Travel & Outdoor
Country Extra

Country Extra March 2018

See more of America's countryside with every issue of Country EXTRA!  Country EXTRA is delivered in between your issues of Country.  Celebrate the people, places and stories that make country life so special. Discover America through first-hand reader visits with country folks, full-color photos, reviews of country inns, country-fresh recipes and time-saving tips and shortcuts.

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7 Issues

in this issue

1 min.
the race to spring

MARCH IS THE END of a marathon called winter. As the month begins, some of us are still bundled up in our cold-weather best, sloshing through old snow. Though it feels as if spring will never come, the snow eventually melts and the daffodils bloom. The stories in this issue will help get you to the finish line. On page 10, Joy Boone’s Catawba Crafters may inspire you to pick up a crochet hook. The group makes hats for the homeless, and their story is an example of the impact a small gesture can make. Then, on page 44, Barbara Steinhorst introduces you to a Wisconsin couple who preserved the legacy of the family farm by moving into the barn. Finally, veterinarian Erika Eigenbrod recounts treating a duck in distress (page…

1 min.
country online!

Find all sorts of extras from Country readers on Facebook, rd.com and Instagram. If you aren’t yet visiting rd.com or following us on social media, here’s what you’re missing: Photo of the day Tammy Wiedenbeck shared this image of a sweet calf that needed a little extra TLC. facebook.com/countrymagazine Kimberlee Meeks shows spring’s beauty at her bed-and-breakfast in Newark, New York. instagram.com/country.magazine Check out rd.com/train to learn about a stunning 3,400-mile cross-country rail trip.…

1 min.
everyone has a story... what’s yours?

GOOD NEIGHBORS Having someone you can always count on is a blessing. Has a special neighbor, friend, co-worker or local organization made a difference in your life or community? Give these good Samaritans the recognition they deserve by sending us photos and telling a story about them. MAKE US LAUGH Rural life produces its fair share of side-splitting moments. Here at Country and Country Extra, we love nothing more than a good laugh. Share your silliest stories and jokes, and send us those pictures of the amusing antics and quirky sights you’ve seen across America. THE COUNTRY ALMANAC Is there a wonderful local tradition or event that you’d like to share with readers across the country? Tell us what’s happening in your neck of the woods in 2018. Send us a few lines describing the…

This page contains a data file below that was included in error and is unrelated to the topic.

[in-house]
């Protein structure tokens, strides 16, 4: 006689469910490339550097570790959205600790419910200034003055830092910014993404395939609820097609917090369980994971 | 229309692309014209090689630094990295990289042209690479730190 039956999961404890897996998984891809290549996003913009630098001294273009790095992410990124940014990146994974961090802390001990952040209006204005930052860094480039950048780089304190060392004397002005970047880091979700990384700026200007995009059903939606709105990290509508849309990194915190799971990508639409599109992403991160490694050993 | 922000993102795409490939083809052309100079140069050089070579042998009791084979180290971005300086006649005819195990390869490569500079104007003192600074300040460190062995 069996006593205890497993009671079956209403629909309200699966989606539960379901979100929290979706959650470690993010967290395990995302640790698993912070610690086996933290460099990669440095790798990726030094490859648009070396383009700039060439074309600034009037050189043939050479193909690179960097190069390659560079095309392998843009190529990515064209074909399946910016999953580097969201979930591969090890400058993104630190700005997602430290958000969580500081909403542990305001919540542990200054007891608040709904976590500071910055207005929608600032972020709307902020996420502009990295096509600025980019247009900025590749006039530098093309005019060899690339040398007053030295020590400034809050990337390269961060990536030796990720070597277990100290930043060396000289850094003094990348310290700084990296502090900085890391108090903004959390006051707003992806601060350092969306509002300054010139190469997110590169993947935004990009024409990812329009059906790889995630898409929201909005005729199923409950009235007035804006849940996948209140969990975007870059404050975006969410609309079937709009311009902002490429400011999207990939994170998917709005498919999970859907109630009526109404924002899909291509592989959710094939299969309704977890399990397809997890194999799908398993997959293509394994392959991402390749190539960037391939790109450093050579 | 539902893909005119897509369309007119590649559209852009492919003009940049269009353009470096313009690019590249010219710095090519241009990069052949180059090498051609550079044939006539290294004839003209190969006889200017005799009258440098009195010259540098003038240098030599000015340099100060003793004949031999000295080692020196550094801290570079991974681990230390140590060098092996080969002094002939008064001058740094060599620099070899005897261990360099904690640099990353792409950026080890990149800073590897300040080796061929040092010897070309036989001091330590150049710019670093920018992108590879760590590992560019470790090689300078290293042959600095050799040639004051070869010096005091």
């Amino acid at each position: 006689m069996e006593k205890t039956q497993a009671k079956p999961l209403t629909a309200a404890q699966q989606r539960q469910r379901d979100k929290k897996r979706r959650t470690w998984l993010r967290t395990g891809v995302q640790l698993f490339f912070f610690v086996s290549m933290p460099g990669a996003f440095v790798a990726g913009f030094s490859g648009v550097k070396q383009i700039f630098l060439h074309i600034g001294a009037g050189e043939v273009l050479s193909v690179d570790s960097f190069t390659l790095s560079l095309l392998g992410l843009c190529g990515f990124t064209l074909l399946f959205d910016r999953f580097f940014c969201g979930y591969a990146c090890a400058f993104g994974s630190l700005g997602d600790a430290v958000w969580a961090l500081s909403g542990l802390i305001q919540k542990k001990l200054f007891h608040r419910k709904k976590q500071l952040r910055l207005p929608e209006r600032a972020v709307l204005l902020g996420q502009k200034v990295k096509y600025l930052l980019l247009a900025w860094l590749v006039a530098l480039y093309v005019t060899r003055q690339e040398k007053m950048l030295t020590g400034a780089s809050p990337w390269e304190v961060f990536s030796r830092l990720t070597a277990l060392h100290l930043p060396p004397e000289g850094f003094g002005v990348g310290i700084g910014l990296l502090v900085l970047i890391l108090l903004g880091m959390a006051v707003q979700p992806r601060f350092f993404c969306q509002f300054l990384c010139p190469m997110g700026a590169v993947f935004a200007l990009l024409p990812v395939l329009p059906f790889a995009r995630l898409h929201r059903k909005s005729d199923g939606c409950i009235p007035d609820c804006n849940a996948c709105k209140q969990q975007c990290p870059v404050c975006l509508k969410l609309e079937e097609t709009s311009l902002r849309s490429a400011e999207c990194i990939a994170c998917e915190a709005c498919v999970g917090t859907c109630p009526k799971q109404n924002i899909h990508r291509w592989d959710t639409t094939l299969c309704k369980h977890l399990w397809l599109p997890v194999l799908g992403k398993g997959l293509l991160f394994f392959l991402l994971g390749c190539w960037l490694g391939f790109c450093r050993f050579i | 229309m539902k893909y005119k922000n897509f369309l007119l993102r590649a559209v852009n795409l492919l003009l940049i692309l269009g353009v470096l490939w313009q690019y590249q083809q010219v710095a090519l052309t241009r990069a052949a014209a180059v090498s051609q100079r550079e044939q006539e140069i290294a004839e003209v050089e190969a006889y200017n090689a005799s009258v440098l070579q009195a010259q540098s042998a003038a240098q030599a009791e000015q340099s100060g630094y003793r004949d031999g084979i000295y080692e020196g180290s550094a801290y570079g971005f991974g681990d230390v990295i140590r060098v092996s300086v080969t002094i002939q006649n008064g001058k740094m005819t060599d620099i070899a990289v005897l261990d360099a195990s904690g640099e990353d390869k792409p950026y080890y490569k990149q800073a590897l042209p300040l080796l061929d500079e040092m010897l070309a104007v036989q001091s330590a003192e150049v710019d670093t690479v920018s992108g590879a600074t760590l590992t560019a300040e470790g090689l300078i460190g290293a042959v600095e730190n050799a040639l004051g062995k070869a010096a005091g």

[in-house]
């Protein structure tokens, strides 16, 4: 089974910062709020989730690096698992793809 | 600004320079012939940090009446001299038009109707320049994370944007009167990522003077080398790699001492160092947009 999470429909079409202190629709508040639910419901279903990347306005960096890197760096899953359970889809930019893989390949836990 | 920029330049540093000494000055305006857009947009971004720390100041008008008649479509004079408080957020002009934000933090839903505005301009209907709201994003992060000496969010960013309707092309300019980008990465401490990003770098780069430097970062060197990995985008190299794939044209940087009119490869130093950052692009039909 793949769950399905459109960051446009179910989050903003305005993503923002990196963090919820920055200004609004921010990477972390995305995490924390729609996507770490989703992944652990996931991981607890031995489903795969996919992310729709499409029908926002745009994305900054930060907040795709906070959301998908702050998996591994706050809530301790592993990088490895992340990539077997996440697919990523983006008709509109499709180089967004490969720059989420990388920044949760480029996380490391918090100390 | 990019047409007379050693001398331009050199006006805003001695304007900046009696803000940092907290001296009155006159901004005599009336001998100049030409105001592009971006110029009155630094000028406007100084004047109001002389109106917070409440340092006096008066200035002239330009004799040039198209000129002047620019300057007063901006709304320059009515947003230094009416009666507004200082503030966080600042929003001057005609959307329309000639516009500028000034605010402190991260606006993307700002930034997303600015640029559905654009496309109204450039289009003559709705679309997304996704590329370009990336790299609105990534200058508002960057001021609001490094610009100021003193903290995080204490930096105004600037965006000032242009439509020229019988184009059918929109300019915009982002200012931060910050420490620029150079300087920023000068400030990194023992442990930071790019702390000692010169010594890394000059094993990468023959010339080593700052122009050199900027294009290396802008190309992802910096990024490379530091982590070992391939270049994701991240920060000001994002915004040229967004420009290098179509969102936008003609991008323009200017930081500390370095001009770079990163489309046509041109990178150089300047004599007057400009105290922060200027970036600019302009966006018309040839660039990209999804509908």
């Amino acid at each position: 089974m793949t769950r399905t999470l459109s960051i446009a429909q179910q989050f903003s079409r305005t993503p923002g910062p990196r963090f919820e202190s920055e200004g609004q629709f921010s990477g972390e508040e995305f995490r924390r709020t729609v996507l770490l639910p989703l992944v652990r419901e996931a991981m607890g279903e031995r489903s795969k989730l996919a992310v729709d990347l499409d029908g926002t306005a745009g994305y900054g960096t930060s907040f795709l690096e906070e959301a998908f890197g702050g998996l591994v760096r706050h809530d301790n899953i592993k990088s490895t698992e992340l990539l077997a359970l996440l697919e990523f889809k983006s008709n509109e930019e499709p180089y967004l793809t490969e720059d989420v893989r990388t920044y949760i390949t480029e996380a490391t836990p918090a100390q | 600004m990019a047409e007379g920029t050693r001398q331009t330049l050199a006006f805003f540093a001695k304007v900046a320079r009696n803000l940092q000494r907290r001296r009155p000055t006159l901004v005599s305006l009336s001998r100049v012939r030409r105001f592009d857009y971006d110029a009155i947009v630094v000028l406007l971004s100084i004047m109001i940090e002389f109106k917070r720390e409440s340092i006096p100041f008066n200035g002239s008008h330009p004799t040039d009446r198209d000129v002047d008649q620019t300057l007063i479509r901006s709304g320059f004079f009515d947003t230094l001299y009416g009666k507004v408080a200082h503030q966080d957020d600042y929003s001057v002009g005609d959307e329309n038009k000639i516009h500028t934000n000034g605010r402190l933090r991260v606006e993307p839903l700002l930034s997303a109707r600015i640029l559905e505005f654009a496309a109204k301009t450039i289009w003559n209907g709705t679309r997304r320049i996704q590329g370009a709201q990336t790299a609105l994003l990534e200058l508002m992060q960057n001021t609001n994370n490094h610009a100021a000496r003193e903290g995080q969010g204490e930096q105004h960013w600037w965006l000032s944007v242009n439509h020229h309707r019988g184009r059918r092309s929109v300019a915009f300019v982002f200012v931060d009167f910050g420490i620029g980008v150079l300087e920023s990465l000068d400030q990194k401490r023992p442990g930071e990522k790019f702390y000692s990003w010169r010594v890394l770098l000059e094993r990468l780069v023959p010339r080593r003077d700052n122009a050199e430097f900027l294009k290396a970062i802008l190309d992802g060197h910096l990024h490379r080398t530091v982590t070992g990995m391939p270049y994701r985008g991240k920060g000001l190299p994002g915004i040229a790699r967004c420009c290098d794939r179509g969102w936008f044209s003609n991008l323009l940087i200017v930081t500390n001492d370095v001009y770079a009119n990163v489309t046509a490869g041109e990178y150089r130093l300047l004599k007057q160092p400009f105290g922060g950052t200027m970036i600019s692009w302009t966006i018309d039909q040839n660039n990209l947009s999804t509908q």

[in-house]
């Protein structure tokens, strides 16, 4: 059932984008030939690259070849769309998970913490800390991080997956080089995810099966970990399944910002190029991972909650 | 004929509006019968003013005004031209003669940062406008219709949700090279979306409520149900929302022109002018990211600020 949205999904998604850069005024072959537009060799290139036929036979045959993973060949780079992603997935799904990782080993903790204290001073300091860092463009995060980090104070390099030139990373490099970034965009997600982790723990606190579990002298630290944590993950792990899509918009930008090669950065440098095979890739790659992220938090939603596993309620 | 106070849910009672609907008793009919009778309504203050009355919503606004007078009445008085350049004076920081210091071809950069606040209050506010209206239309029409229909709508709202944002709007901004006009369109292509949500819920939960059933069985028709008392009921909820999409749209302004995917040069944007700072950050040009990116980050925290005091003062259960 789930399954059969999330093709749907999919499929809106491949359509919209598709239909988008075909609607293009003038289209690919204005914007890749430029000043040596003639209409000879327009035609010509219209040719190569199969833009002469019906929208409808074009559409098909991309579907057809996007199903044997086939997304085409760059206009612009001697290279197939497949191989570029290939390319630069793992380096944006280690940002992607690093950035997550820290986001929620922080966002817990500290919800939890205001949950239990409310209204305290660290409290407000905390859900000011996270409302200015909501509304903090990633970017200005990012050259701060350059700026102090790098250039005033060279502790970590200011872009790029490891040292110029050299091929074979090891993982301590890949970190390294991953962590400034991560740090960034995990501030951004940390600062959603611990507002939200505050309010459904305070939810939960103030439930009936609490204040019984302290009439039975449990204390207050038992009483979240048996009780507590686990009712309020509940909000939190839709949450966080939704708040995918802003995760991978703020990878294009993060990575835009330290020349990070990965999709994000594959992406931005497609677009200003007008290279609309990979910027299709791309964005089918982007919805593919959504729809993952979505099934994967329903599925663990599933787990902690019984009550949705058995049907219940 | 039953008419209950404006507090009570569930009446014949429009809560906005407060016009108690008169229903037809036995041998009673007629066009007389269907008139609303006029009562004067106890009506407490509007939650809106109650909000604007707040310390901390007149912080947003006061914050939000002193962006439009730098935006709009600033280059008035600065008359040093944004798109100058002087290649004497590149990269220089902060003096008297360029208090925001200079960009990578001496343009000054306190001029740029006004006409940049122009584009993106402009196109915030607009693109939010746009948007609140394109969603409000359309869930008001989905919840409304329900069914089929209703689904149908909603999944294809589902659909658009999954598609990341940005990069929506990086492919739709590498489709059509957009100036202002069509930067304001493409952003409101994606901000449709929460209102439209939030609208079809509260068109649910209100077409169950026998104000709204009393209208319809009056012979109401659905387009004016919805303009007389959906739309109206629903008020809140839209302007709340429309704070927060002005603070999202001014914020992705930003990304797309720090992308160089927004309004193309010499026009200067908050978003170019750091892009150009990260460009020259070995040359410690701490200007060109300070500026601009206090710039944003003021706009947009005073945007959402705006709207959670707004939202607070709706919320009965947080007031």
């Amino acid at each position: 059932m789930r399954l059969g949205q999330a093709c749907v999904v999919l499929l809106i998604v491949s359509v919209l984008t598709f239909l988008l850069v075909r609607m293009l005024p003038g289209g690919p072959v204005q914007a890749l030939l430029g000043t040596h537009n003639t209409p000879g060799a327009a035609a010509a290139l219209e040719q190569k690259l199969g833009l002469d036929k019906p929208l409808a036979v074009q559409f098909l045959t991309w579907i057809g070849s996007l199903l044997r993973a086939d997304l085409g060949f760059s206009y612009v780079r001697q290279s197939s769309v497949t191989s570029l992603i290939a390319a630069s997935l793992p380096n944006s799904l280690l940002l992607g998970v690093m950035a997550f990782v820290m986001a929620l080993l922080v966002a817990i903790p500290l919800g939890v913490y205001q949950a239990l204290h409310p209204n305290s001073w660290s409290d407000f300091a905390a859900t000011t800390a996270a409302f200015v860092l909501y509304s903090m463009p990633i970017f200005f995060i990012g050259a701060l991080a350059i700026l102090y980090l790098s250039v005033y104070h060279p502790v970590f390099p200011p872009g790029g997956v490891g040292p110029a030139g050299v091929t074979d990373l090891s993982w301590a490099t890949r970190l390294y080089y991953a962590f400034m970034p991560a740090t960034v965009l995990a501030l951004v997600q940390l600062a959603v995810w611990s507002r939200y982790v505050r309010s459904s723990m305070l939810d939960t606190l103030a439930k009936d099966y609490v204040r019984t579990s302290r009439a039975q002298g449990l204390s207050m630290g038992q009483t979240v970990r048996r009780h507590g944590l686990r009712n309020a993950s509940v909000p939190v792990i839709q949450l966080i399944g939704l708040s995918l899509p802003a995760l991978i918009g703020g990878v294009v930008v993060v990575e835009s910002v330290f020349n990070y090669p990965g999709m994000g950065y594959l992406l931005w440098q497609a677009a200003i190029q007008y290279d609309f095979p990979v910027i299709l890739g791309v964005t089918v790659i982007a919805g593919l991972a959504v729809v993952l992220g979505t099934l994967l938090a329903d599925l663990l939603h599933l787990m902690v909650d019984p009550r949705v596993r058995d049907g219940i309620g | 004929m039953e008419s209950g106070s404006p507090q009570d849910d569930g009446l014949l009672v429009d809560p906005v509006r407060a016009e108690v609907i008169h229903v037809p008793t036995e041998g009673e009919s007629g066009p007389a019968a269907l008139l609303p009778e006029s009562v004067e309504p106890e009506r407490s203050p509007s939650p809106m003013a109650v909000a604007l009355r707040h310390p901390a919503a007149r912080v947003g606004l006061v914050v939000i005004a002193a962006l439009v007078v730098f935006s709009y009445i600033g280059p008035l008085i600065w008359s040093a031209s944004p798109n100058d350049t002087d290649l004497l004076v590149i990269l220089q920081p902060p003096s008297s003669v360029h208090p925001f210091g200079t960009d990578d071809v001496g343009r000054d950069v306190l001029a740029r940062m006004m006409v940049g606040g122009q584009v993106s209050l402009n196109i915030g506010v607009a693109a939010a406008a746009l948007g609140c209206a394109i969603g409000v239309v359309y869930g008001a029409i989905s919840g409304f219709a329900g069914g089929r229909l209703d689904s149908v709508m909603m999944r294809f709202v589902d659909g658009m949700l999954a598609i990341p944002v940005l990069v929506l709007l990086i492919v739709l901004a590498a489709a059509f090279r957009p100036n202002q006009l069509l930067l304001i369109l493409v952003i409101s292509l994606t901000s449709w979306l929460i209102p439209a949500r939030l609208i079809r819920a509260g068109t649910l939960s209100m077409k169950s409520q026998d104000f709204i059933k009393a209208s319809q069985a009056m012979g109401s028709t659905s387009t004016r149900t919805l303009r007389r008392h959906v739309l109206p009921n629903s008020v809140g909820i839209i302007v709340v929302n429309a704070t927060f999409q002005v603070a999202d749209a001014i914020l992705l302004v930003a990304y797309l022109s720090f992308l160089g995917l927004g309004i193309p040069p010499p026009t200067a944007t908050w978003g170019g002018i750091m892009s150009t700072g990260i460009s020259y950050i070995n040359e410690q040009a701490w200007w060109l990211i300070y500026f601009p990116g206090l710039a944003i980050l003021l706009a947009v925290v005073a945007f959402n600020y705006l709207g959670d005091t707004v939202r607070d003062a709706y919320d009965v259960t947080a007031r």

1 min.
the joy of rain

I’ve always loved rain. I guess when you grow up on a farm, you just know how closely life is connected to it. I love the smell of rain. The scent of a fresh spring storm isn’t quite like that of a humid summer storm, a crisp fall shower or a raw winter rain. And I love the sound even more. The other day, I sat on our back porch and listened to the rain softly pelt our wind chimes. The sound of raindrops landing on plants varies from one to the next—the melody of rain falling on tiny pine needles differs from rain falling on the huge leaves of a sycamore tree or the delicate blossoms of a butterfly bush. The next time it rains, whether it’s a soft drizzle or a…

1 min.
handmade with love

UNTIL DEMENTIA TOOK my mother’s life, she and I crocheted hats for the homeless and passed them out after working second shift. After losing my mother, I didn’t want to let the homeless folks down, as they depended on these hats, so my dear friend DeeDee Griffis and I founded a local crochet group called Catawba Crafters. At our first meeting, there were three of us. Today we have nearly 200 Facebook members. In the past four years, we have crocheted over 5,000 items and donated them to those in need. We also put boggins (knitted hats) and snacks in zip bags for homeless people and hang them in trees around the local area. Recently one man asked about the yarn around the bottom of a hat we had given him. I…

1 min.
the best season

Mom’s lettuce bed was the first sign of spring around our house. Another little spot was fixed for the peas and radishes, and that was long before Mr. Egler brought his team of horses to plow and prepare our quarter-acre garden. It’s hard for me to describe how I felt when I heard him coming up the rocky drive with his wagon with the turn-over plow and other equipment. Soon the smell of freshly turned ground permeated the whole hillside. Following along with a tin can, I grabbed what fishing worms I could before Mr. Egler scolded me for getting in his way. Today, I still feel the exuberance of spring. I watch for the first robins. I listen to whip-poor-wills giving poor Will a whipping and quails calling for their uncle…